I had coffee today with Ivan Chu, CEO of Cathay Pacific Airways (and now a subscriber to this newsletter.) From his perch in Hong Kong, which serves as airline hub for the Pearl River Delta, he monitors a key artery to the Chinese economy. And his view, based on that, is surprisingly optimistic. While cargo traffic is down, he says, reflecting the slowing of Chinese exports, passenger traffic is up double-digits from last year. That’s consistent with the Chinese government’s desire to make the transition from an export-driven to a consumer-driven economy.
Does that mean China is on its way to be the world’s leading power by 2041? Thanks to all who offered thoughts on this debate topic, which I have to tackle tonight for the Asia Society in Hong Kong. I’m inclined to agree with those who see innovation as the key. We are in the midst of a technological revolution that will remake many of the fundamental underpinnings of global business over the next two decades. The U.S. is in a stronger position to benefit from that Schumpeterian disruption than China, which is still dominated by stodgy state-owned enterprises (yesterday’s post on Huawei notwithstanding.) By 2041, we may conclude that personal freedom and economic dynamism really do go hand in hand, after all.
By the way, for those who asked why the Asia Society chose the date 2041, the answer has to do with the founder of Fortune magazine, Henry Luce. It was in 1941 that he penned a famous essay for our sister publication, Life magazine, heralding the dawn of “The American Century.”
Today’s bonus: If you think Donald Trump has been using the word “China” a lot, take a minute to watch this video.
More news below.
• China also on Cisco’s mind
Networking-equipment giant Cisco is poised to announce a partnership with server maker Inspur Group Co. during Chinese President Xi Jinping’s visit to the United States, The Wall Street Journal reports, the latest effort by a tech firm to adjust to a market that faces more local rivals. At Cisco, estimated sales in China surged from under $800 million in 2006 to over $2 billion in 2012, but have dipped in recent years. Fortune reports two key takeaways: Cisco has lost its position of power in China (it is widely acknowledged for building the Chinese Internet) and the pact will likely involve some level of technology transfer. WSJ (subscription required)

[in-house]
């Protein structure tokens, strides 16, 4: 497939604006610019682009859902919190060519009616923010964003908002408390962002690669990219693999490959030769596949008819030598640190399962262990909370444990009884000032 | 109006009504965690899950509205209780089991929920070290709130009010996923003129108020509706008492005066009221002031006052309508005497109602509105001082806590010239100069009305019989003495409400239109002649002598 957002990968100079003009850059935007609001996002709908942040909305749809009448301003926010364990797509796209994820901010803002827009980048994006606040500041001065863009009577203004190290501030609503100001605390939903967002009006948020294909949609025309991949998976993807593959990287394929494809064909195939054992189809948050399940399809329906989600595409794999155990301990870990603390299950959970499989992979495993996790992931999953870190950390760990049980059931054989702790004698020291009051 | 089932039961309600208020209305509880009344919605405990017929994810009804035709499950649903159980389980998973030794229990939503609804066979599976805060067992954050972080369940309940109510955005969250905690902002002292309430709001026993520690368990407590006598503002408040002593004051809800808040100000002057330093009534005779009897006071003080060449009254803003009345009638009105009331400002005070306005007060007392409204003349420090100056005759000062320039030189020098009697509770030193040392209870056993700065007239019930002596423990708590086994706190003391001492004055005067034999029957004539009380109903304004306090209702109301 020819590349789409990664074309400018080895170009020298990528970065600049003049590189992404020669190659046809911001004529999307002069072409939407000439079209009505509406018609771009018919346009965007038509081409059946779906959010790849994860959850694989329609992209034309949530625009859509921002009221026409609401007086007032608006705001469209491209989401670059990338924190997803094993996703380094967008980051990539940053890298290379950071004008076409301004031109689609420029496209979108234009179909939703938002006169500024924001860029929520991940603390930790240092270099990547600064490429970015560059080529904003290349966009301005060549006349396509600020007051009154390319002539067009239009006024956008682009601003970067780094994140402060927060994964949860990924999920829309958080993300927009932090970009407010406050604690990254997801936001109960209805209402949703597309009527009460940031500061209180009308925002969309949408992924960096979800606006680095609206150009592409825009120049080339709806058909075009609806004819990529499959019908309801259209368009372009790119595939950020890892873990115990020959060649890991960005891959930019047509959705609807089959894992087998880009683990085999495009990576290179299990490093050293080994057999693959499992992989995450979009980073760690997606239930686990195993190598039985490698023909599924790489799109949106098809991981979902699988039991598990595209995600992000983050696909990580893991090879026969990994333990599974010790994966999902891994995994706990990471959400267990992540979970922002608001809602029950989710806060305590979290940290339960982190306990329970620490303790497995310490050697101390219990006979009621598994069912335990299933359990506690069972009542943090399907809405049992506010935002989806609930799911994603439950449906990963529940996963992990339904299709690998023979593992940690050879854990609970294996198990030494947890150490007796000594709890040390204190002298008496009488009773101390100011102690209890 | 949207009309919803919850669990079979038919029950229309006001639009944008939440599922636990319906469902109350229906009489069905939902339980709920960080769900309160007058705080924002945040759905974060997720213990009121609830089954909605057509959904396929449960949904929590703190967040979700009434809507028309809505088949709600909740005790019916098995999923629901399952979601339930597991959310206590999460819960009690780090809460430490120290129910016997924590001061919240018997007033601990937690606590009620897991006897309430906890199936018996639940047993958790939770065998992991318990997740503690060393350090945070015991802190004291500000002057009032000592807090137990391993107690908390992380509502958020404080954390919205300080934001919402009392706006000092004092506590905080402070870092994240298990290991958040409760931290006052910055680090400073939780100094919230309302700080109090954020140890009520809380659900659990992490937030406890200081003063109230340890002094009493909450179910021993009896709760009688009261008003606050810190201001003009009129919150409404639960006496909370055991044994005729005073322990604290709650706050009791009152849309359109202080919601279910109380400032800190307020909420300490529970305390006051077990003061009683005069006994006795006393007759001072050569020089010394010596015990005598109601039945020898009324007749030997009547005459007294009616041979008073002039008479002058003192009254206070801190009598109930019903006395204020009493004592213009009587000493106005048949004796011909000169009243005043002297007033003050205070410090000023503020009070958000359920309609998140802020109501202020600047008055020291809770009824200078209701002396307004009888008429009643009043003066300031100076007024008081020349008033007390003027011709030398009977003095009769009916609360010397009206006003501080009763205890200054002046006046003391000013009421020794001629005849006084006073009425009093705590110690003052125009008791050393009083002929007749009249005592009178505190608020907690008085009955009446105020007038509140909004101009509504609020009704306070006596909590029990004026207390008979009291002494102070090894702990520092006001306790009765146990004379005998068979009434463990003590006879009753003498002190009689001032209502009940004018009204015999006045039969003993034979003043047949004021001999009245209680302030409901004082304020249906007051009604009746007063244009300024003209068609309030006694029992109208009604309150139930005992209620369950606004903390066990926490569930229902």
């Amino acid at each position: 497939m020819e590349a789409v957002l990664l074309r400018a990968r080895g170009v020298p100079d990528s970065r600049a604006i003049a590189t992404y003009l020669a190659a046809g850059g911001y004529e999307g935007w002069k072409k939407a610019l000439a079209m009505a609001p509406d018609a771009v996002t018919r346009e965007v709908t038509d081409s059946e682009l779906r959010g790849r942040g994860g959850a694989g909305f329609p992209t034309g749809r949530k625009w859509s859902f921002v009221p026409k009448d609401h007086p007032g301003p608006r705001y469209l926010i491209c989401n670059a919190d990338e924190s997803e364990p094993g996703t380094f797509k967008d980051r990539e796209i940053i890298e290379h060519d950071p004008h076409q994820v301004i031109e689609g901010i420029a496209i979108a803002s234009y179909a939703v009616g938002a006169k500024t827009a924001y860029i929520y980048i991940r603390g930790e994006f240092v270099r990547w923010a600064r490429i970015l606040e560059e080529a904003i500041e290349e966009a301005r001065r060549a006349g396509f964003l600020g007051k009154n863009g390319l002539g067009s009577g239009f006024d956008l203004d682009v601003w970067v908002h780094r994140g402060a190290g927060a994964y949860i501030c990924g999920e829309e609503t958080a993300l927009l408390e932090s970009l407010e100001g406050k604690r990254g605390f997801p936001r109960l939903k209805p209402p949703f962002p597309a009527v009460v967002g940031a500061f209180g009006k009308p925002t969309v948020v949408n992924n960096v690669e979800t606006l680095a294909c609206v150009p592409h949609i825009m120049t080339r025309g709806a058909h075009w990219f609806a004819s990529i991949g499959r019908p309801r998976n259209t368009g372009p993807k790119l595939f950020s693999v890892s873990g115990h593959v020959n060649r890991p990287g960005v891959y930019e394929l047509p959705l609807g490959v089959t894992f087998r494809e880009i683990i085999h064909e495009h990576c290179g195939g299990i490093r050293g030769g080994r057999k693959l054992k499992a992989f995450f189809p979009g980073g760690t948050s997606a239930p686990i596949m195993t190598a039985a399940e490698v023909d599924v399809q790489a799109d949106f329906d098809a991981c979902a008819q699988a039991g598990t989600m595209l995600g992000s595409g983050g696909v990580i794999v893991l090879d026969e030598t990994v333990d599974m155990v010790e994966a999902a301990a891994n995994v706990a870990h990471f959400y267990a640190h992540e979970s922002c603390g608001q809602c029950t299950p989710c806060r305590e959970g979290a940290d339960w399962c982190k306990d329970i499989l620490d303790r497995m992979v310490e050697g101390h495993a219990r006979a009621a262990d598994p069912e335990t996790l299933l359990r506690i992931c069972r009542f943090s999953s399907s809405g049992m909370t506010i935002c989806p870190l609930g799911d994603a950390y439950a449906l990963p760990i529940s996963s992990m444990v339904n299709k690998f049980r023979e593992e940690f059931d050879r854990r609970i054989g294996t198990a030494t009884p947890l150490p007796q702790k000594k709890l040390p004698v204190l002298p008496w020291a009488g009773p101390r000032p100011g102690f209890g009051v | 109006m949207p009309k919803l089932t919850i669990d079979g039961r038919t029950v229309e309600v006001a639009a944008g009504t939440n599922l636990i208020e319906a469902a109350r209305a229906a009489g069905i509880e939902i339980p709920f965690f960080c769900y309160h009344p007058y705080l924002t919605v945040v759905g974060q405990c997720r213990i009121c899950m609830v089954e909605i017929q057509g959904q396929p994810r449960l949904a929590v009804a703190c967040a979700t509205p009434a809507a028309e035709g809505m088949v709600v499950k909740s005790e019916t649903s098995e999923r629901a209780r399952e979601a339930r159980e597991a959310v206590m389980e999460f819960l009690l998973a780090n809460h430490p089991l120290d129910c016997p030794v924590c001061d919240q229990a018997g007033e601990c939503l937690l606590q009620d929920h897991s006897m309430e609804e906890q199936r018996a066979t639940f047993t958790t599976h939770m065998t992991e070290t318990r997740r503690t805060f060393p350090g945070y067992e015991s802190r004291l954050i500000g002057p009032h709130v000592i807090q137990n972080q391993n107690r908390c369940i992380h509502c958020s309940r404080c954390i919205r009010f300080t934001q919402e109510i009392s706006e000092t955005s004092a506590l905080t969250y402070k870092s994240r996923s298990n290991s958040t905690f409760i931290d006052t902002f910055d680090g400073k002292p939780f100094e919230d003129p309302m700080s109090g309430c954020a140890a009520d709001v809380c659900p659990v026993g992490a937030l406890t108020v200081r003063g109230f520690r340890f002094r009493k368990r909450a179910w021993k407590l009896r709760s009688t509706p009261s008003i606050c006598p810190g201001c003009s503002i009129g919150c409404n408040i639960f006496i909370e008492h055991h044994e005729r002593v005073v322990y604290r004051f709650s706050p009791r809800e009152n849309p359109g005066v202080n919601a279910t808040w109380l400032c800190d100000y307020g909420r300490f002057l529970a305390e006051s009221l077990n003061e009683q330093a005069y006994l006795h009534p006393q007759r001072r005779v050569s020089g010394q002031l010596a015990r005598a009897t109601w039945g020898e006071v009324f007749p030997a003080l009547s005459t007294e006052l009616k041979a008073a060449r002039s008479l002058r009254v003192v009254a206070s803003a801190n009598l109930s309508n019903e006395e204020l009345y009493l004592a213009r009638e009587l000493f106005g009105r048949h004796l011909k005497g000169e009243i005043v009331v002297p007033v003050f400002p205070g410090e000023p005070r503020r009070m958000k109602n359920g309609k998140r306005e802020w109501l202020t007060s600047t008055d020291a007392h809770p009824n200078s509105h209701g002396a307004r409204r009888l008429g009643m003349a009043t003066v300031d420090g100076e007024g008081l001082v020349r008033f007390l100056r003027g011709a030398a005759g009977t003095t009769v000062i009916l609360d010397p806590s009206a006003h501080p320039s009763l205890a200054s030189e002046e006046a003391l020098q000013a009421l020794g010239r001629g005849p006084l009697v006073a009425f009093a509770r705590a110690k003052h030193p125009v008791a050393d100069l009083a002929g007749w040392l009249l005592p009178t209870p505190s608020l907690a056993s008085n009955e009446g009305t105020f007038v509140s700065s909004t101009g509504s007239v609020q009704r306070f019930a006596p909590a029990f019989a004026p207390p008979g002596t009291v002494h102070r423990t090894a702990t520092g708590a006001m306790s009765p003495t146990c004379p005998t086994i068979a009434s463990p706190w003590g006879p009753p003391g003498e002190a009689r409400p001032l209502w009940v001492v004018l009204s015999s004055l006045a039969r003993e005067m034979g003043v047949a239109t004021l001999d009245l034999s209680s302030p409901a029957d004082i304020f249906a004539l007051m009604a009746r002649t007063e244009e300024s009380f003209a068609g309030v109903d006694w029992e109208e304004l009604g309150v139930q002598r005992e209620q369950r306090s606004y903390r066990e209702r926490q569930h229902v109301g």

• VW puts steep price tag on scandal
The controversy surrounding German automaker Volkswagen continues to speed ahead, with the company disclosing it intends to set aside $7 billion to cover costs tied to a scandal that involves 11 million vehicles worldwide that it built with diesel engines that the Environmental Protection Agency says contains software that defeats emissions tests. CEO Martin Winterkorn issued a video apology on Tuesday, though no official word if he will resign. He is due to meet with VW’s board to discuss renewing his contract. Many expect a new CEO search will need to be conducted. Fortune
• Goldman Sachs CEO has lymphoma
Lloyd Blankfein, the CEO of investment banking giant Goldman Sachs, disclosed he has lymphoma and intends to continue to work during his chemotherapy treatment. Blankfein, who has led Goldman since 2006, described it as “highly curable” but will also cut down his travel schedule. He said that he discussed his approach to treatment while working with the board of directors and that they are supportive. Fortune
• Bank of America CEO wins
Bank of America CEO Brian Moynihan won the backing of a majority of shareholders to keep his second title as chairman of the bank’s board, with 63% backing his dual role at BofA after a special shareholder meeting. As CEO Daily has outlined, the bank’s board last year gave Moynihan the chairman role without consulting shareholders. That led to some sharp criticism of the board as shareholders in 2009 voted to separate the chairman and CEO roles in the wake of the company’s takeover of Merrill Lynch. USA Today
Around the Water Cooler
• Is the Washington Post-Facebook pact wise?
Facebook is rolling out an expanded version of the social networking company’s Instant Articles project – which offers faster-loading pages to media firms that agree to publish directly on the site. The Washington Post is going all in: agreeing to publish all of its content to Facebook. The bullish case is that the Post is responding to how young readers get their news today: through social networks. Conversely, it can be argued that power increases for Facebook, and continue to blur the line as to who is providing the content. Fortune
• The limits of big money in GOP race
One of the most fascinating elements of the failed presidential bid of Scott Walker is that the Wisconsin governor actually had a lot of cash: unfortunately, it was all with Super PACs that supported him. Walker’s Super PACs raised more than $20 million by mid-summer, when it last reported its finances. But Walker ran out of money to run the day-to-day campaign, as Super PACs are restricted from paying for staff, travel and other immediate needs, and Walker didn’t raise enough from smaller donors to support those expenses. Fortune
• The latest on the Benihana brawl
The embattled CEO of Benihana of Tokyo won an arbitration panel decision that said Keiko Ono Aoki can continue to operate its highly profitable restaurant within Honolulu’s Hilton Hawaiian Village Waikiki Beach Resort. The battle in this case was between Benihana of Tokyo (BOT), which operates the chain in most countries, private equity owned Benihana Inc., a separate entity that operates here in the states but has a licensing agreement with BOT for the Hawaii location in question. Fortune
5 things to know today
VW and the Pope’s U.S. tour–5 things to know today. Today’s story can be found here.